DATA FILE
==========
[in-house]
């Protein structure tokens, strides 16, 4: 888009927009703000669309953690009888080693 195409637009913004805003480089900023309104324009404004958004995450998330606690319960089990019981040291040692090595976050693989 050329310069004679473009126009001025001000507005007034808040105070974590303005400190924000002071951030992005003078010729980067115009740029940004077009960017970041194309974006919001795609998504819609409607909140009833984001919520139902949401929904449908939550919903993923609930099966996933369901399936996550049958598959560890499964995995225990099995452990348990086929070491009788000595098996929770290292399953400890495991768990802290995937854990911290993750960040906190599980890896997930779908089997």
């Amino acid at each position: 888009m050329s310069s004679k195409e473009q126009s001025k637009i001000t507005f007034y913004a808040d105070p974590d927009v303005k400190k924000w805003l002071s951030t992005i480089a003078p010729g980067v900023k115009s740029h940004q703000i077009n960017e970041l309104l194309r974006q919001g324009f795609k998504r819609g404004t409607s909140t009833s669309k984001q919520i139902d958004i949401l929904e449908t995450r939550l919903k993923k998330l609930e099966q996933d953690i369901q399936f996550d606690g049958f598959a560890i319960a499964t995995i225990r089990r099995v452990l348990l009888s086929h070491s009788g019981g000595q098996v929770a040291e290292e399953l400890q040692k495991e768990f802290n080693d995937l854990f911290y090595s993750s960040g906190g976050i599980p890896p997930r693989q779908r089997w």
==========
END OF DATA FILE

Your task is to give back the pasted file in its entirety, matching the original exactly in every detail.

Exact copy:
[in-house]
């Protein structure tokens, strides 16, 4: 888009927009703000669309953690009888080693 195409637009913004805003480089900023309104324009404004958004995450998330606690319960089990019981040291040692090595976050693989 050329310069004679473009126009001025001000507005007034808040105070974590303005400190924000002071951030992005003078010729980067115009740029940004077009960017970041194309974006919001795609998504819609409607909140009833984001919520139902949401929904449908939550919903993923609930099966996933369901399936996550049958598959560890499964995995225990099995452990348990086929070491009788000595098996929770290292399953400890495991768990802290995937854990911290993750960040906190599980890896997930779908089997």
């Amino acid at each position: 888009m050329s310069s004679k195409e473009q126009s001025k637009i001000t507005f007034y913004a808040d105070p974590d927009v303005k400190k924000w805003l002071s951030t992005i480089a003078p010729g980067v900023k115009s740029h940004q703000i077009n960017e970041l309104l194309r974006q919001g324009f795609k998504r819609g404004t409607s909140t009833s669309k984001q919520i139902d958004i949401l929904e449908t995450r939550l919903k993923k998330l609930e099966q996933d953690i369901q399936f996550d606690g049958f598959a560890i319960a499964t995995i225990r089990r099995v452990l348990l009888s086929h070491s009788g019981g000595q098996v929770a040291e290292e399953l400890q040692k495991e768990f802290n080693d995937l854990f911290y090595s993750s960040g906190g976050i599980p890896p997930r693989q779908r089997w």